Gene Tipton, 74, Longtime Altadis U.S.A. Employee Passes Away

Gene Tipton was a friend and source of valuable information to JMG for many years prior to his retirement from Altadis.

We are sorry to learn of his passing. He will always be remembered as a champion of the cigar industry and a trusted colleague.

Our prayers go out to his wife and family.

Gene, your smile and powerful handshake will be missed.

July 8, 2020

By Charlie Minato - Halfwheel 

Gene Tipton, who spent five decades working at Altadis U.S.A. and its predecessors, has passed away due to complications from cancer.

Tipton’s career began in 1964 at a company called Hav-A-Tampa Cigar, which made machine-made cigars in Tampa until 2009. That company was one of the predecessors to Altadis U.S.A., the modern-day premium cigar company behind the U.S. sales of Montecristo, Romeo y Julieta and others. Tipton worked for the company until 2014, when he retired as the vice-president of premium cigars after spending 50 years at the combined companies.

A year later he would find himself back in the cigar business, this time working for Sindicato Cigar Group, which was being led by Jim Colucci, with whom Tipton worked with during their tenures at Altadis U.S.A.

“We are very saddened to learn that Gene Tipton has passed away,” said Javier Estades, president and ceo of Tabacalera USA, the parent of Altadis U.S.A., in a statement. “I met Gene when I came to the USA to work at AUSA more than nine years ago. He was truly a gentleman who loved this industry so much as well as our customers and clients. He had a rare combination of a deep knowledge of our market and was a great leader for our sales team. He was definitely an outstanding VP of Sales for so many years and from whom I learned so much.”

Update — This post originally indicated that Tipton was 75-years-old, he was 74.

US Court of Appeals Unanimously Strikes Down Warning Labels

July 7, 2020

Washington, DC —The Premium Cigar Association (PCA) and Cigar Rights of America (CRA) are pleased that a unanimous panel of the United States Court of Appeals for the District of Columbia Circuit found flaws in the FDA’s Deeming Rule regulating cigars and held that the Food & Drug Administration (FDA) did not do necessary work to show an effect of large cigar warning labels on reducing smoking rates.

Judge Gregory G. Katsas notes in the opinion, “The Tobacco Control Act permits the Food and Drug Administration to regulate tobacco products for the public health, but only after considering whether the regulation would likely increase or decrease the number of smokers. Under this authority, the FDA promulgated regulations requiring extensive health warnings on packaging and in advertising for cigars and pipe tobacco. The FDA concluded that these warnings would help communicate the health risks of smoking, but it failed to consider how the warnings would likely affect the number of smokers. We hold that this failure violated the Tobacco Control Act and the Administrative Procedure Act.”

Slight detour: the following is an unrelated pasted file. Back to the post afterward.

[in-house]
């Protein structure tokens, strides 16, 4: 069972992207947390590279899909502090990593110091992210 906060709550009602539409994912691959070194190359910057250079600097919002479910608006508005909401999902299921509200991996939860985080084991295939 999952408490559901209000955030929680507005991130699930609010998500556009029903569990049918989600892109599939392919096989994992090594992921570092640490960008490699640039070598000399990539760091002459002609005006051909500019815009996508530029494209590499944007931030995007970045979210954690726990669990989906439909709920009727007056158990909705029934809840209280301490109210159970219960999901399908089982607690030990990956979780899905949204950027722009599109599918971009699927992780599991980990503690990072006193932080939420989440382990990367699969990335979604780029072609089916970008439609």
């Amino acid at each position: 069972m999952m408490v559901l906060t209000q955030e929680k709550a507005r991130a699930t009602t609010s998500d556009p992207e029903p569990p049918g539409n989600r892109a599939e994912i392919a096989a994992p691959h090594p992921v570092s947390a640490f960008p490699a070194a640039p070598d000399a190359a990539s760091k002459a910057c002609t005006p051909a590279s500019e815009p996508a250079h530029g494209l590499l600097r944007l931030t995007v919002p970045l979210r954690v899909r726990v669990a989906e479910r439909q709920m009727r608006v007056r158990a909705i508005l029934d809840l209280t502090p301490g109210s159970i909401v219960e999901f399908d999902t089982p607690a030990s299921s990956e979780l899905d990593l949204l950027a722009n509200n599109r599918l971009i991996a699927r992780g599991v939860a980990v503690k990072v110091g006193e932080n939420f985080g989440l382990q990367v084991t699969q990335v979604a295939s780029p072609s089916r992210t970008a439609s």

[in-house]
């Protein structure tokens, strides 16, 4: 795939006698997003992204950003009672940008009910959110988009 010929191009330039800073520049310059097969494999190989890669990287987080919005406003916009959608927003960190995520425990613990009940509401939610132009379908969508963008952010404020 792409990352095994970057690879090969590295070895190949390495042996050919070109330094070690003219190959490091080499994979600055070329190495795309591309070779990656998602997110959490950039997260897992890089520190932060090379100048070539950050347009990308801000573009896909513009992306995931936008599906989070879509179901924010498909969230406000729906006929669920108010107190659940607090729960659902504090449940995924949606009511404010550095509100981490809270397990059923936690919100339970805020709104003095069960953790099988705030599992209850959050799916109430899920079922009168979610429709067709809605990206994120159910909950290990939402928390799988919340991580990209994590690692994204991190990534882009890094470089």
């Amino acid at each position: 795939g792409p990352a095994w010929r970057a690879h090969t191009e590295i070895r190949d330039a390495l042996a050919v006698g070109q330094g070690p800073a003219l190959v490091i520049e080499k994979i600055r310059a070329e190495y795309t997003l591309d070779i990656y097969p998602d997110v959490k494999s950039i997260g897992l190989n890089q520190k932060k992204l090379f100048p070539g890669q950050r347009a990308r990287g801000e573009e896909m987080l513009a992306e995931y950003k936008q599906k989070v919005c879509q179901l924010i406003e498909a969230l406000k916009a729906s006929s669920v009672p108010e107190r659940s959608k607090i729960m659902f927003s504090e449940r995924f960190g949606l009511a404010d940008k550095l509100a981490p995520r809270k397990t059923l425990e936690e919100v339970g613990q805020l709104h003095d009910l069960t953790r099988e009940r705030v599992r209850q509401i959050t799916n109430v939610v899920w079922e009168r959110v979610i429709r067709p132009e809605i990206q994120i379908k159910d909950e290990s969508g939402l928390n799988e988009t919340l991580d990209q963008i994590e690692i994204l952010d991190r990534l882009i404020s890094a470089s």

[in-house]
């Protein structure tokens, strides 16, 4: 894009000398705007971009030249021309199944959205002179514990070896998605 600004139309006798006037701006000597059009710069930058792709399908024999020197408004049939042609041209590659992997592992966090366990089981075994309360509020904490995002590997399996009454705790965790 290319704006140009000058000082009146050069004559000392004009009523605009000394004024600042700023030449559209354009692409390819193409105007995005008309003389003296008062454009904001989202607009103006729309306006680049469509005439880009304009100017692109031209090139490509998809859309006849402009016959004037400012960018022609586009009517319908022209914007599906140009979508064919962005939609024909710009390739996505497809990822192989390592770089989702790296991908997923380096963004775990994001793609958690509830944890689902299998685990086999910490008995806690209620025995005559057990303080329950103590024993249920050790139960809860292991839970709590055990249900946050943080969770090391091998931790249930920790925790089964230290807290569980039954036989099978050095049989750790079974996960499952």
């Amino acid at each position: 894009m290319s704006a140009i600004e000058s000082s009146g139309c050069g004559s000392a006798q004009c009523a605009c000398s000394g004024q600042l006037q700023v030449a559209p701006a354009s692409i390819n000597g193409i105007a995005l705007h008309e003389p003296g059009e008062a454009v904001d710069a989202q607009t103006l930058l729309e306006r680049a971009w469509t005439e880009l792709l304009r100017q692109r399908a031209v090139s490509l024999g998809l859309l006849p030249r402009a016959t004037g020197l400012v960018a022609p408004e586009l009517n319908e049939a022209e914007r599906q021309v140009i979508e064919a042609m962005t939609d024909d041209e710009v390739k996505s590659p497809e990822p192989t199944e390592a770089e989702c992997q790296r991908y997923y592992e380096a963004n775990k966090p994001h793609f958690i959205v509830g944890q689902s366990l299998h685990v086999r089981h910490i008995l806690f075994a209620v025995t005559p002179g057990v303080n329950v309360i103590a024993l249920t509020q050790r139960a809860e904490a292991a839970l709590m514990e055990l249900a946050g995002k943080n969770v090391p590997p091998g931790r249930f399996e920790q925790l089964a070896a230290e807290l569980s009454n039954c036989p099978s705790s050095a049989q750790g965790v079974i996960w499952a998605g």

On February 3, U.S. Federal District Court Judge Amit Mehta issued a ruling overturning the FDA regulation that required six new health warning statements for premium cigars to be printed on premium cigar packaging/cigar boxes and premium cigar advertisements. The court found that “the FDA’s subjecting of premium cigars to warnings requirements to be arbitrary and capricious in violation of the Administrative Procedures Act (APA), insofar as the agency failed to provide a reasoned explanation for this action.”

Both of these decisions further affirm the message of the PCA and CRA: That the FDA’s regulation of premium cigars is flawed and exceeds its statutory authority without justification. PCA Executive Director Scott Pearce notes, “We commend the work of our legal team on this case and providing a win for the industry. We believe that similar flaws infect the substantial equivalence requirements, which we continue to fight in the courts and with the administration”. Glynn Loope, executive director at Cigar Rights of America, stated upon the release of the court's decision, "This pronouncement by the court ratifies what the courts and members of congress have been saying for years: A reflexive, unstudied, “one-size-fits-all“ approach to regulation simply doesn’t work. For all too long, that h as been the approach of the agency, and the courts continuously tell them they’re wrong. It’s time for court decisions like today, and messages from hundreds of members of congress from both sides of the aisle to be heard: Exempt premium cigars from the most onerous elements of these regulations, and reform the most economically threatening rules that have already been implemented.”